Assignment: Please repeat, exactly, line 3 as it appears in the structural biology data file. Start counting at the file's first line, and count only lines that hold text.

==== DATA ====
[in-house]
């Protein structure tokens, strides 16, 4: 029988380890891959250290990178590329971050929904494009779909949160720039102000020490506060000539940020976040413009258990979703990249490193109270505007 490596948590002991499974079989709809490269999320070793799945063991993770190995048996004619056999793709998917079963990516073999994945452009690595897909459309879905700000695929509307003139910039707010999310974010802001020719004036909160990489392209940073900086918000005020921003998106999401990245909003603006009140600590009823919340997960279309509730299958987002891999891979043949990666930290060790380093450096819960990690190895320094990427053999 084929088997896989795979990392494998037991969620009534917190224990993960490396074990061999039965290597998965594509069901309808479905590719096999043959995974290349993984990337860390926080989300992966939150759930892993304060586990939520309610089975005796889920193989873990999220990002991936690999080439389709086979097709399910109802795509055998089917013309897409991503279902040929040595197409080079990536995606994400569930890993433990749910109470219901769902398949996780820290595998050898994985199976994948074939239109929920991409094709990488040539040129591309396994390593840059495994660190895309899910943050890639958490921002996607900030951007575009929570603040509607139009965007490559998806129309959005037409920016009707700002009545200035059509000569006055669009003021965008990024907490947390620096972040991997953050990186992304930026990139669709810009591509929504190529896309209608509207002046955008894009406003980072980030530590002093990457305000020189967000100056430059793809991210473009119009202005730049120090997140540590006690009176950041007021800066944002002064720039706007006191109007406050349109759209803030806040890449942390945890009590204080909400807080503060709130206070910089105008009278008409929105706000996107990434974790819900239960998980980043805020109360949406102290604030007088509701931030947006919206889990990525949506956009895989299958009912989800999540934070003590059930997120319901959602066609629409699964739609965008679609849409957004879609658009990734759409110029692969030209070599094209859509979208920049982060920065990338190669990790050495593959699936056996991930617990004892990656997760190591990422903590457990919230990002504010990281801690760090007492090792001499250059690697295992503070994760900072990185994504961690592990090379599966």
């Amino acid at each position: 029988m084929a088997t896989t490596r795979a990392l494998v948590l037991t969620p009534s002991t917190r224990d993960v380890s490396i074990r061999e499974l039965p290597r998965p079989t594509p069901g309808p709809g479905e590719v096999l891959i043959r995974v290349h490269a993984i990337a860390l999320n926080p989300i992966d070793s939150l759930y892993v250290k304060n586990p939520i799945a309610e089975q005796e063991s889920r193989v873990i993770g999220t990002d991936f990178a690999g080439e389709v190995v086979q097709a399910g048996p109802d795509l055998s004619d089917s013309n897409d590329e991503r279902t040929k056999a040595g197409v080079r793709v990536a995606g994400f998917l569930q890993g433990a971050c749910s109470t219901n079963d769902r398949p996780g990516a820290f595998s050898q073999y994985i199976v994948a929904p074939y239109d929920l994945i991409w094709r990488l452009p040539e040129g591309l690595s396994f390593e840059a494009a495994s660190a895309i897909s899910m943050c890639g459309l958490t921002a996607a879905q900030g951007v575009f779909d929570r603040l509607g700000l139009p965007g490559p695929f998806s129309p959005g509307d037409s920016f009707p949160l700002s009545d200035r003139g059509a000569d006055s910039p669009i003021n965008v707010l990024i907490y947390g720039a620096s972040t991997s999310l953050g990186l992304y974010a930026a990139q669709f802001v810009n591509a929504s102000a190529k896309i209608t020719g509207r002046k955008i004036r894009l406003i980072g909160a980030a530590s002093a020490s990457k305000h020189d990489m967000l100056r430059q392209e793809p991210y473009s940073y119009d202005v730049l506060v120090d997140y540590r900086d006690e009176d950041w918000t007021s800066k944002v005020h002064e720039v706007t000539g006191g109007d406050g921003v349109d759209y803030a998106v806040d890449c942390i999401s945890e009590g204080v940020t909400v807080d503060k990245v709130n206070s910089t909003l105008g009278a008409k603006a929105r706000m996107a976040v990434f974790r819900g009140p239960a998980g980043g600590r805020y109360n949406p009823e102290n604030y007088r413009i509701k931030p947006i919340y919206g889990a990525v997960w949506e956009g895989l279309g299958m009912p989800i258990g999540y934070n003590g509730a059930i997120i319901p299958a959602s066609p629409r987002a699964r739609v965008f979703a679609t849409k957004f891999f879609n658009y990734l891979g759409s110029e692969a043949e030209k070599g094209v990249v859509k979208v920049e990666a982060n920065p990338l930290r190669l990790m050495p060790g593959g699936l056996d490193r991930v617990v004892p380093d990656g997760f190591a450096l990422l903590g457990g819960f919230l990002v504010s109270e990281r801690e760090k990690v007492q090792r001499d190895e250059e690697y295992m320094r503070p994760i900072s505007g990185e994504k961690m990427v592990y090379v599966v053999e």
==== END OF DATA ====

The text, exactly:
């Amino acid at each position: 029988m084929a088997t896989t490596r795979a990392l494998v948590l037991t969620p009534s002991t917190r224990d993960v380890s490396i074990r061999e499974l039965p290597r998965p079989t594509p069901g309808p709809g479905e590719v096999l891959i043959r995974v290349h490269a993984i990337a860390l999320n926080p989300i992966d070793s939150l759930y892993v250290k304060n586990p939520i799945a309610e089975q005796e063991s889920r193989v873990i993770g999220t990002d991936f990178a690999g080439e389709v190995v086979q097709a399910g048996p109802d795509l055998s004619d089917s013309n897409d590329e991503r279902t040929k056999a040595g197409v080079r793709v990536a995606g994400f998917l569930q890993g433990a971050c749910s109470t219901n079963d769902r398949p996780g990516a820290f595998s050898q073999y994985i199976v994948a929904p074939y239109d929920l994945i991409w094709r990488l452009p040539e040129g591309l690595s396994f390593e840059a494009a495994s660190a895309i897909s899910m943050c890639g459309l958490t921002a996607a879905q900030g951007v575009f779909d929570r603040l509607g700000l139009p965007g490559p695929f998806s129309p959005g509307d037409s920016f009707p949160l700002s009545d200035r003139g059509a000569d006055s910039p669009i003021n965008v707010l990024i907490y947390g720039a620096s972040t991997s999310l953050g990186l992304y974010a930026a990139q669709f802001v810009n591509a929504s102000a190529k896309i209608t020719g509207r002046k955008i004036r894009l406003i980072g909160a980030a530590s002093a020490s990457k305000h020189d990489m967000l100056r430059q392209e793809p991210y473009s940073y119009d202005v730049l506060v120090d997140y540590r900086d006690e009176d950041w918000t007021s800066k944002v005020h002064e720039v706007t000539g006191g109007d406050g921003v349109d759209y803030a998106v806040d890449c942390i999401s945890e009590g204080v940020t909400v807080d503060k990245v709130n206070s910089t909003l105008g009278a008409k603006a929105r706000m996107a976040v990434f974790r819900g009140p239960a998980g980043g600590r805020y109360n949406p009823e102290n604030y007088r413009i509701k931030p947006i919340y919206g889990a990525v997960w949506e956009g895989l279309g299958m009912p989800i258990g999540y934070n003590g509730a059930i997120i319901p299958a959602s066609p629409r987002a699964r739609v965008f979703a679609t849409k957004f891999f879609n658009y990734l891979g759409s110029e692969a043949e030209k070599g094209v990249v859509k979208v920049e990666a982060n920065p990338l930290r190669l990790m050495p060790g593959g699936l056996d490193r991930v617990v004892p380093d990656g997760f190591a450096l990422l903590g457990g819960f919230l990002v504010s109270e990281r801690e760090k990690v007492q090792r001499d190895e250059e690697y295992m320094r503070p994760i900072s505007g990185e994504k961690m990427v592990y090379v599966v053999e």